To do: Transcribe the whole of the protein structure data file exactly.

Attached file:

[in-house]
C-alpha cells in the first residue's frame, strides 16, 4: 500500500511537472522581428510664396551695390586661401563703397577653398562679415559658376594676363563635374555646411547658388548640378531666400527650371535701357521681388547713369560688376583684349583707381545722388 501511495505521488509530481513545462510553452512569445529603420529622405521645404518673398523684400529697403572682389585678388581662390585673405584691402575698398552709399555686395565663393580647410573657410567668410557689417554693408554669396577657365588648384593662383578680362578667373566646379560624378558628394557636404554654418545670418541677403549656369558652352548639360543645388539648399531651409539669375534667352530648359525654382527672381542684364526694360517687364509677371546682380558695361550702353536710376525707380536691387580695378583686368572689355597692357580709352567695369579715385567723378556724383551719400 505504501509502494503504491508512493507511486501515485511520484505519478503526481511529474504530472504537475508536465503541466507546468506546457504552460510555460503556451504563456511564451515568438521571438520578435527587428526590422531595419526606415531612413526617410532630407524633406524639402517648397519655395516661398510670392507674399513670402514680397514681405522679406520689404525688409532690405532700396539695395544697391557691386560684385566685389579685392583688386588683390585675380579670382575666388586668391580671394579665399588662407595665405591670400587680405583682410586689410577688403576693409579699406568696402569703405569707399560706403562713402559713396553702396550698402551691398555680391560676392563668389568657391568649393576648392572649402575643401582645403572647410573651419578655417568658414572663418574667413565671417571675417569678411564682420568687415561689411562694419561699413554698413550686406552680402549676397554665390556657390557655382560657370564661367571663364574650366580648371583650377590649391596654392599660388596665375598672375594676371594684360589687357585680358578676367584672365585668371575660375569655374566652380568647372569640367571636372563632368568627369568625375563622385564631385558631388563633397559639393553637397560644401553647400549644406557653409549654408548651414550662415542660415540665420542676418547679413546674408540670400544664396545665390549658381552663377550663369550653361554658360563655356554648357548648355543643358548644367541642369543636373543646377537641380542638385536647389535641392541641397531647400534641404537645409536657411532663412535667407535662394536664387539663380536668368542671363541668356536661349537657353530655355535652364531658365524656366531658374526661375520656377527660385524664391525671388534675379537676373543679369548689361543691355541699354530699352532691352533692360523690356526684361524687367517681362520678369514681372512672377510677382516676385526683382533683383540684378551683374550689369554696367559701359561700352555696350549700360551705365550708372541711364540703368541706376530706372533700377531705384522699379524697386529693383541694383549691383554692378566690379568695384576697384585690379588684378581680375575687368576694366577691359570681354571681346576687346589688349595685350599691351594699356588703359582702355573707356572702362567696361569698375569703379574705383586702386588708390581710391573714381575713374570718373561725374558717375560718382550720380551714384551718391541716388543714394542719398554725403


[in-house]
C-alpha cells in the first residue's frame, strides 16, 4: 500500500511537472522581428510664396551695390586661401563703397577653398562679415559658376594676363563635374555646411547658388548640378531666400527650371535701357521681388547713369560688376583684349583707381545722388 501511495505521488509530481513545462510553452512569445529603420529622405521645404518673398523684400529697403572682389585678388581662390585673405584691402575698398552709399555686395565663393580647410573657410567668410557689417554693408554669396577657365588648384593662383578680362578667373566646379560624378558628394557636404554654418545670418541677403549656369558652352548639360543645388539648399531651409539669375534667352530648359525654382527672381542684364526694360517687364509677371546682380558695361550702353536710376525707380536691387580695378583686368572689355597692357580709352567695369579715385567723378556724383551719400 505504501509502494503504491508512493507511486501515485511520484505519478503526481511529474504530472504537475508536465503541466507546468506546457504552460510555460503556451504563456511564451515568438521571438520578435527587428526590422531595419526606415531612413526617410532630407524633406524639402517648397519655395516661398510670392507674399513670402514680397514681405522679406520689404525688409532690405532700396539695395544697391557691386560684385566685389579685392583688386588683390585675380579670382575666388586668391580671394579665399588662407595665405591670400587680405583682410586689410577688403576693409579699406568696402569703405569707399560706403562713402559713396553702396550698402551691398555680391560676392563668389568657391568649393576648392572649402575643401582645403572647410573651419578655417568658414572663418574667413565671417571675417569678411564682420568687415561689411562694419561699413554698413550686406552680402549676397554665390556657390557655382560657370564661367571663364574650366580648371583650377590649391596654392599660388596665375598672375594676371594684360589687357585680358578676367584672365585668371575660375569655374566652380568647372569640367571636372563632368568627369568625375563622385564631385558631388563633397559639393553637397560644401553647400549644406557653409549654408548651414550662415542660415540665420542676418547679413546674408540670400544664396545665390549658381552663377550663369550653361554658360563655356554648357548648355543643358548644367541642369543636373543646377537641380542638385536647389535641392541641397531647400534641404537645409536657411532663412535667407535662394536664387539663380536668368542671363541668356536661349537657353530655355535652364531658365524656366531658374526661375520656377527660385524664391525671388534675379537676373543679369548689361543691355541699354530699352532691352533692360523690356526684361524687367517681362520678369514681372512672377510677382516676385526683382533683383540684378551683374550689369554696367559701359561700352555696350549700360551705365550708372541711364540703368541706376530706372533700377531705384522699379524697386529693383541694383549691383554692378566690379568695384576697384585690379588684378581680375575687368576694366577691359570681354571681346576687346589688349595685350599691351594699356588703359582702355573707356572702362567696361569698375569703379574705383586702386588708390581710391573714381575713374570718373561725374558717375560718382550720380551714384551718391541716388543714394542719398554725403